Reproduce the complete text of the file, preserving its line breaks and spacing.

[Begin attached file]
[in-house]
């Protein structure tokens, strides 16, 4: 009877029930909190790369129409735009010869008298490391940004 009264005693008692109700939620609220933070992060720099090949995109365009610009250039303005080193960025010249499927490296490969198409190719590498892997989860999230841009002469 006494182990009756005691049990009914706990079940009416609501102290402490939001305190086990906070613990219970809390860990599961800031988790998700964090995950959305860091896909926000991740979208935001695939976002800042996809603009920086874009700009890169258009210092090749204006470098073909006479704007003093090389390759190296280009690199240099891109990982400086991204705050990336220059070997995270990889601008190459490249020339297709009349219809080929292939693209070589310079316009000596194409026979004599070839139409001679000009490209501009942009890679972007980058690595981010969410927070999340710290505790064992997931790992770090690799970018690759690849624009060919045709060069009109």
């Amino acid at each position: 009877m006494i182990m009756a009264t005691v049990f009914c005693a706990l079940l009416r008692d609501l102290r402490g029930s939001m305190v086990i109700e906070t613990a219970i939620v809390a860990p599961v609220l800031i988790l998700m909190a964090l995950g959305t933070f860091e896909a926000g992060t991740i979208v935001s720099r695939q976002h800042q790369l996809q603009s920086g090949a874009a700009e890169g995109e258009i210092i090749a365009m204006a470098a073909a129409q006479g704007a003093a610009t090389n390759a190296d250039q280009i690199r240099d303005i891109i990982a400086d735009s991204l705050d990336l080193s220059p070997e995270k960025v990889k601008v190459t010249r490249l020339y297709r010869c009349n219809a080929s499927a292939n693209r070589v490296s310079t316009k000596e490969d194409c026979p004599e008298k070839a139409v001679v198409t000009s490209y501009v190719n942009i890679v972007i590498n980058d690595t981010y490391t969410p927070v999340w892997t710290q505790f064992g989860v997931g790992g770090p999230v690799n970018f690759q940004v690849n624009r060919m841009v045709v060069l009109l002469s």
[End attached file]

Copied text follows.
[in-house]
């Protein structure tokens, strides 16, 4: 009877029930909190790369129409735009010869008298490391940004 009264005693008692109700939620609220933070992060720099090949995109365009610009250039303005080193960025010249499927490296490969198409190719590498892997989860999230841009002469 006494182990009756005691049990009914706990079940009416609501102290402490939001305190086990906070613990219970809390860990599961800031988790998700964090995950959305860091896909926000991740979208935001695939976002800042996809603009920086874009700009890169258009210092090749204006470098073909006479704007003093090389390759190296280009690199240099891109990982400086991204705050990336220059070997995270990889601008190459490249020339297709009349219809080929292939693209070589310079316009000596194409026979004599070839139409001679000009490209501009942009890679972007980058690595981010969410927070999340710290505790064992997931790992770090690799970018690759690849624009060919045709060069009109």
């Amino acid at each position: 009877m006494i182990m009756a009264t005691v049990f009914c005693a706990l079940l009416r008692d609501l102290r402490g029930s939001m305190v086990i109700e906070t613990a219970i939620v809390a860990p599961v609220l800031i988790l998700m909190a964090l995950g959305t933070f860091e896909a926000g992060t991740i979208v935001s720099r695939q976002h800042q790369l996809q603009s920086g090949a874009a700009e890169g995109e258009i210092i090749a365009m204006a470098a073909a129409q006479g704007a003093a610009t090389n390759a190296d250039q280009i690199r240099d303005i891109i990982a400086d735009s991204l705050d990336l080193s220059p070997e995270k960025v990889k601008v190459t010249r490249l020339y297709r010869c009349n219809a080929s499927a292939n693209r070589v490296s310079t316009k000596e490969d194409c026979p004599e008298k070839a139409v001679v198409t000009s490209y501009v190719n942009i890679v972007i590498n980058d690595t981010y490391t969410p927070v999340w892997t710290q505790f064992g989860v997931g790992g770090p999230v690799n970018f690759q940004v690849n624009r060919m841009v045709v060069l009109l002469s």